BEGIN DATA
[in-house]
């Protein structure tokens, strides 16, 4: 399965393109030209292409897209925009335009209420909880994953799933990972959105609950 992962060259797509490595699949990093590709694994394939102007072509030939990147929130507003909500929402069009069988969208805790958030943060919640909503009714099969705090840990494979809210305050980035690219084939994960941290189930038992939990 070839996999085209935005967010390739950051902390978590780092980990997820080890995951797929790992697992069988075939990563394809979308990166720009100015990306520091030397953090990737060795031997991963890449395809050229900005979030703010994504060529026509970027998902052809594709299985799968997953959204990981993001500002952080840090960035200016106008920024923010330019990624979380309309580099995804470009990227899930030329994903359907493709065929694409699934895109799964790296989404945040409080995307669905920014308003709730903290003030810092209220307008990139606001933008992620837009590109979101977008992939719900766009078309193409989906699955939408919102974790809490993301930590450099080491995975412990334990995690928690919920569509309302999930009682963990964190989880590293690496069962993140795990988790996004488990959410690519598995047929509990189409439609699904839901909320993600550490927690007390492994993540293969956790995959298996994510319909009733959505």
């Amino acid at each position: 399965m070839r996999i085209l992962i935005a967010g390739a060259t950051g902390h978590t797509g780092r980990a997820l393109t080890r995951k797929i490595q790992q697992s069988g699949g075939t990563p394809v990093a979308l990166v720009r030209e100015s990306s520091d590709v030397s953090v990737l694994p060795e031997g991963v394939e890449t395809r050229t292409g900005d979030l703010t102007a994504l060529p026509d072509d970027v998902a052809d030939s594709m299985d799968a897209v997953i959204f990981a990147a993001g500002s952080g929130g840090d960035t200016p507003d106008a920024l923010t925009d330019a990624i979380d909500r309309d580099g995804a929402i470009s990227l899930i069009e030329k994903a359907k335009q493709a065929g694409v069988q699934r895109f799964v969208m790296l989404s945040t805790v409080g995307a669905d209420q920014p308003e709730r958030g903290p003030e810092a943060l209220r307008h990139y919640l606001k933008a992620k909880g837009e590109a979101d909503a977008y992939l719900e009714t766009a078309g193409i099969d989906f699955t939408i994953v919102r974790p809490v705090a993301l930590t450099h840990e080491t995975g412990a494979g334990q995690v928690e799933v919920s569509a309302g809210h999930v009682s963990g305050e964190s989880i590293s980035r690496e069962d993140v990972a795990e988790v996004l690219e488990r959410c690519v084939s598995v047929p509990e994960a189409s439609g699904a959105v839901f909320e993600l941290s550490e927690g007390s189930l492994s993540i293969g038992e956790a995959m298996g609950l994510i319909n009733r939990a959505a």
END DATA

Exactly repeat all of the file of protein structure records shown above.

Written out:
[in-house]
């Protein structure tokens, strides 16, 4: 399965393109030209292409897209925009335009209420909880994953799933990972959105609950 992962060259797509490595699949990093590709694994394939102007072509030939990147929130507003909500929402069009069988969208805790958030943060919640909503009714099969705090840990494979809210305050980035690219084939994960941290189930038992939990 070839996999085209935005967010390739950051902390978590780092980990997820080890995951797929790992697992069988075939990563394809979308990166720009100015990306520091030397953090990737060795031997991963890449395809050229900005979030703010994504060529026509970027998902052809594709299985799968997953959204990981993001500002952080840090960035200016106008920024923010330019990624979380309309580099995804470009990227899930030329994903359907493709065929694409699934895109799964790296989404945040409080995307669905920014308003709730903290003030810092209220307008990139606001933008992620837009590109979101977008992939719900766009078309193409989906699955939408919102974790809490993301930590450099080491995975412990334990995690928690919920569509309302999930009682963990964190989880590293690496069962993140795990988790996004488990959410690519598995047929509990189409439609699904839901909320993600550490927690007390492994993540293969956790995959298996994510319909009733959505």
């Amino acid at each position: 399965m070839r996999i085209l992962i935005a967010g390739a060259t950051g902390h978590t797509g780092r980990a997820l393109t080890r995951k797929i490595q790992q697992s069988g699949g075939t990563p394809v990093a979308l990166v720009r030209e100015s990306s520091d590709v030397s953090v990737l694994p060795e031997g991963v394939e890449t395809r050229t292409g900005d979030l703010t102007a994504l060529p026509d072509d970027v998902a052809d030939s594709m299985d799968a897209v997953i959204f990981a990147a993001g500002s952080g929130g840090d960035t200016p507003d106008a920024l923010t925009d330019a990624i979380d909500r309309d580099g995804a929402i470009s990227l899930i069009e030329k994903a359907k335009q493709a065929g694409v069988q699934r895109f799964v969208m790296l989404s945040t805790v409080g995307a669905d209420q920014p308003e709730r958030g903290p003030e810092a943060l209220r307008h990139y919640l606001k933008a992620k909880g837009e590109a979101d909503a977008y992939l719900e009714t766009a078309g193409i099969d989906f699955t939408i994953v919102r974790p809490v705090a993301l930590t450099h840990e080491t995975g412990a494979g334990q995690v928690e799933v919920s569509a309302g809210h999930v009682s963990g305050e964190s989880i590293s980035r690496e069962d993140v990972a795990e988790v996004l690219e488990r959410c690519v084939s598995v047929p509990e994960a189409s439609g699904a959105v839901f909320e993600l941290s550490e927690g007390s189930l492994s993540i293969g038992e956790a995959m298996g609950l994510i319909n009733r939990a959505a």